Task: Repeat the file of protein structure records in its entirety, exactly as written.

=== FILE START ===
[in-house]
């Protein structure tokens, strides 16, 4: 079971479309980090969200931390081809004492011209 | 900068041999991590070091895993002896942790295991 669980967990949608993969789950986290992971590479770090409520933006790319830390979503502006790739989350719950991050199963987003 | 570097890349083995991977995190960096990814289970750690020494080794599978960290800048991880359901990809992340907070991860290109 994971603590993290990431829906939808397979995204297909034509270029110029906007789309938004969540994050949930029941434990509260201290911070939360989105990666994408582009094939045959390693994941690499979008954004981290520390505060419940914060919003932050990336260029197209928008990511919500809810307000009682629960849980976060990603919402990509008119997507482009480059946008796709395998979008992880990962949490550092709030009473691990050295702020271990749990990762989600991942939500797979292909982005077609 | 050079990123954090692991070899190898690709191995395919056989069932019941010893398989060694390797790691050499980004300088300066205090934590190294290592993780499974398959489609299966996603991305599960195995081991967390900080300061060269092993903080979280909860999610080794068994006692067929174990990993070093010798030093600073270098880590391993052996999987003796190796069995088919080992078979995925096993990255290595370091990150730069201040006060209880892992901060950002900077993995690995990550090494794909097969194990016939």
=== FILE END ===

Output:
[in-house]
């Protein structure tokens, strides 16, 4: 079971479309980090969200931390081809004492011209 | 900068041999991590070091895993002896942790295991 669980967990949608993969789950986290992971590479770090409520933006790319830390979503502006790739989350719950991050199963987003 | 570097890349083995991977995190960096990814289970750690020494080794599978960290800048991880359901990809992340907070991860290109 994971603590993290990431829906939808397979995204297909034509270029110029906007789309938004969540994050949930029941434990509260201290911070939360989105990666994408582009094939045959390693994941690499979008954004981290520390505060419940914060919003932050990336260029197209928008990511919500809810307000009682629960849980976060990603919402990509008119997507482009480059946008796709395998979008992880990962949490550092709030009473691990050295702020271990749990990762989600991942939500797979292909982005077609 | 050079990123954090692991070899190898690709191995395919056989069932019941010893398989060694390797790691050499980004300088300066205090934590190294290592993780499974398959489609299966996603991305599960195995081991967390900080300061060269092993903080979280909860999610080794068994006692067929174990990993070093010798030093600073270098880590391993052996999987003796190796069995088919080992078979995925096993990255290595370091990150730069201040006060209880892992901060950002900077993995690995990550090494794909097969194990016939």